Why we should be worried about Nigeria's budget
Nigeria's bloated budgets. Source: Stears Business

At the end of 2021, President Buhari signed Nigeria's 2022 Federal Budget into law. It is a far cry from the early days of his administration when the government passed budgets four or five months into the year.

Beyond the timing of the budget approval, the numbers are also eye-catching. The Federal Government plans to spend ₦17 trillion from earnings of ₦11 trillion in 2022.

 

Some takeaways:
 
  • The government is spending far less than its peers if you factor in GDP. South Africa budgeted $25 billion for just education in 2021, while Nigeria plans to spend $40 billion as its entire 2022 budget.

  • In 2020 the Nigerian government made ₦4.3 trillion in revenue and spent ₦4.2 trillion on debt service.

  • The budget deficit keeps widening each year as the government expenses keep growing faster than revenue, leading to a potential debt crisis.

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₦17 trillion sounds like a lot of money (slightly more than is in my account), which is true in some sense. ₦17 trillion is roughly $40 billion—less than Nigeria's pre-pandemic oil export earnings. Moreover, South Africa budgeted over $25 billion for education-related expenditure in 2021. For an even stronger contrast, consider that Nigeria's 2022 budget is smaller than what the United Kingdom (UK) plans to spend on public order and safety this year (roughly $55 billion).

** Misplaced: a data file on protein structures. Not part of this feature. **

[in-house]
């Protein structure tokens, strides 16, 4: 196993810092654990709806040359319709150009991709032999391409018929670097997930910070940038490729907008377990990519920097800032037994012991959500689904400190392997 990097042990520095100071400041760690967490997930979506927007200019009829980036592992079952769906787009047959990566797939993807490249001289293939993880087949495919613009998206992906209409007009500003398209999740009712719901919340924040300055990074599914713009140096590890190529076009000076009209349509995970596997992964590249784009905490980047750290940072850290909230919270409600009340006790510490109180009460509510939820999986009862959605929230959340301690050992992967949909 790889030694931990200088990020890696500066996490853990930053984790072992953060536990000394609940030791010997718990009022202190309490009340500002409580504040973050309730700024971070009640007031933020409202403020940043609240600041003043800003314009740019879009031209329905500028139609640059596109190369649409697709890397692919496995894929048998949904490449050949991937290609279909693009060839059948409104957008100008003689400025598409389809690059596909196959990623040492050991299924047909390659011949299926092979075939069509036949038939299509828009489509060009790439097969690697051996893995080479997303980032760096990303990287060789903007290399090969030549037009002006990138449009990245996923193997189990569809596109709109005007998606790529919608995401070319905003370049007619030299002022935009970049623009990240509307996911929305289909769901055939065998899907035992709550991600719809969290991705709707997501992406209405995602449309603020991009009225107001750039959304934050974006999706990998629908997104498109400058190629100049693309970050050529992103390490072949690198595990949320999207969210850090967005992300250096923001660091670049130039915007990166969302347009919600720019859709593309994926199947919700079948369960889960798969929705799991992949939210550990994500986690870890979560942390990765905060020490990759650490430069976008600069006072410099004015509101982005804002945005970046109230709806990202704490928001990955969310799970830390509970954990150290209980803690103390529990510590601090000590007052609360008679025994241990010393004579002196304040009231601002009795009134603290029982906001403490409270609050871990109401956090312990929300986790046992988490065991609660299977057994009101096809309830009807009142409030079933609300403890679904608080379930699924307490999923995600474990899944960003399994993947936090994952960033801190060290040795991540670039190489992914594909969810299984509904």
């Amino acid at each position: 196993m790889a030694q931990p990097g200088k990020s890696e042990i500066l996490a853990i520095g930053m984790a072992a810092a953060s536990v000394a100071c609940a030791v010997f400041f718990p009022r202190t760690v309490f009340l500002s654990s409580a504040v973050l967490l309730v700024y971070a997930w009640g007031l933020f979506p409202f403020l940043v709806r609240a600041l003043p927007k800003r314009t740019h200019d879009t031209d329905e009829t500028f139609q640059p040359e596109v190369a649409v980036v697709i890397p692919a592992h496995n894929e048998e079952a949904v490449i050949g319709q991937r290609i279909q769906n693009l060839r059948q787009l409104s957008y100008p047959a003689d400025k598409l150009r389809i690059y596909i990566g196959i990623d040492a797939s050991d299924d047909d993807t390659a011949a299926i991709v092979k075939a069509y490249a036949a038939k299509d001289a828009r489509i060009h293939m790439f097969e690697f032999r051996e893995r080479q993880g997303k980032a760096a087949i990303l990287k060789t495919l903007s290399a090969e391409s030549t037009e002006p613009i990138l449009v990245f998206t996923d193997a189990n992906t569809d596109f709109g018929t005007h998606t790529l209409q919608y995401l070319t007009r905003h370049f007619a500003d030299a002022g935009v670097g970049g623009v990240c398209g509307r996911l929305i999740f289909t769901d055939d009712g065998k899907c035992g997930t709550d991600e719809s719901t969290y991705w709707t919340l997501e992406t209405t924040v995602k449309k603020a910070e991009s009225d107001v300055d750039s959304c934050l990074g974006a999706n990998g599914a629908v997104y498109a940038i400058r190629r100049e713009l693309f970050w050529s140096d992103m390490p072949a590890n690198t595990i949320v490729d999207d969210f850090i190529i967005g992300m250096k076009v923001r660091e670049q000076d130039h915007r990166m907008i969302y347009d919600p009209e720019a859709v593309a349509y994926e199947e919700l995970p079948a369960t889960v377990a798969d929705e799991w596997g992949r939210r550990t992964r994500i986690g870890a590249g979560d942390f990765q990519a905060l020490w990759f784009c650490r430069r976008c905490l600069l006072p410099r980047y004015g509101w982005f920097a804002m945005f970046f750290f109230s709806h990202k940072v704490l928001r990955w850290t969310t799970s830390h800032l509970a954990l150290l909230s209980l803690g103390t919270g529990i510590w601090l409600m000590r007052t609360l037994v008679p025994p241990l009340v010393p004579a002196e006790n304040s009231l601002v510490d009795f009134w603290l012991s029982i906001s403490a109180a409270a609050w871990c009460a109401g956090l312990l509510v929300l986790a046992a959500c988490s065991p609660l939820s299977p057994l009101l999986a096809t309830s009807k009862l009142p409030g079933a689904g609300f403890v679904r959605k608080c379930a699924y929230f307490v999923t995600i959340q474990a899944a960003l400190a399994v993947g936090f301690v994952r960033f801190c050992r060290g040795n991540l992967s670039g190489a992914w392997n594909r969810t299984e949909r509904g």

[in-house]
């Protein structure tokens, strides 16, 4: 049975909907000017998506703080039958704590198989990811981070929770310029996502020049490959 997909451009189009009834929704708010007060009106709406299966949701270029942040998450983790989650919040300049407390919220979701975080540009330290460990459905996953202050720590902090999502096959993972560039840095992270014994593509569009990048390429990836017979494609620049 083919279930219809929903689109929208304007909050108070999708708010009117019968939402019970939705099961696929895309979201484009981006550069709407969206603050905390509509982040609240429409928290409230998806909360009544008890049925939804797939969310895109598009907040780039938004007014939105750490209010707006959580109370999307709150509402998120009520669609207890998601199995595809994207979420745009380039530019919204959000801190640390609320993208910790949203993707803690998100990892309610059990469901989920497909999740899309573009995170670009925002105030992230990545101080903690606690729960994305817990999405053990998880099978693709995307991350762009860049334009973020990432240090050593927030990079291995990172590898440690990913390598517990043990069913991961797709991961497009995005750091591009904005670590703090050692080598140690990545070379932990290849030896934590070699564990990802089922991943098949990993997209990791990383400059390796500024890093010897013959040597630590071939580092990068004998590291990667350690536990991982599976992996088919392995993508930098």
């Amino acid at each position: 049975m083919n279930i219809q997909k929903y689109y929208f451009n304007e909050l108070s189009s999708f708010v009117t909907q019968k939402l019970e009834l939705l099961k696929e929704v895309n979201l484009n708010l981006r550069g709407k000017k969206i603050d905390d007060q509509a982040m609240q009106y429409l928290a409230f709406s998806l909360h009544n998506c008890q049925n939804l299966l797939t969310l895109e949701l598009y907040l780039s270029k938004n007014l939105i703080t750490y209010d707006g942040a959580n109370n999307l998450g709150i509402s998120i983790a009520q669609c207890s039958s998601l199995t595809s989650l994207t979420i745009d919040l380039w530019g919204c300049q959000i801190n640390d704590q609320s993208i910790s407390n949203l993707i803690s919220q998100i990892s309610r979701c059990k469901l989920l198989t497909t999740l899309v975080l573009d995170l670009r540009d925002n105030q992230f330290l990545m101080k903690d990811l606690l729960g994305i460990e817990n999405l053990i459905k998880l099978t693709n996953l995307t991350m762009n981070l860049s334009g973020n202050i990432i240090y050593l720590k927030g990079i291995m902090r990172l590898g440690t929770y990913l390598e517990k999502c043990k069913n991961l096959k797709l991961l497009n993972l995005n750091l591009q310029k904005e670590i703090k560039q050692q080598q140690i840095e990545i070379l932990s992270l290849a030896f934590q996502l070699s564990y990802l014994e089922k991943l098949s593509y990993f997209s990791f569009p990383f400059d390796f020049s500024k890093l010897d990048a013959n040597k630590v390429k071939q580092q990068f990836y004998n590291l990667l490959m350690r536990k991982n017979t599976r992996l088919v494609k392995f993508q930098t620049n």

The UK is a much larger economy, so you would expect them to spend more. But even when we account for GDP, Nigeria's budget is equivalent to 9% of its GDP, smaller than most of its peers. The chart below shows general government spending as a percentage of GDP across peer countries—notice how Nigeria lags behind others.
 

The story above vindicates the Federal Government's expansionary fiscal

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Michael Famoroti

Michael Famoroti

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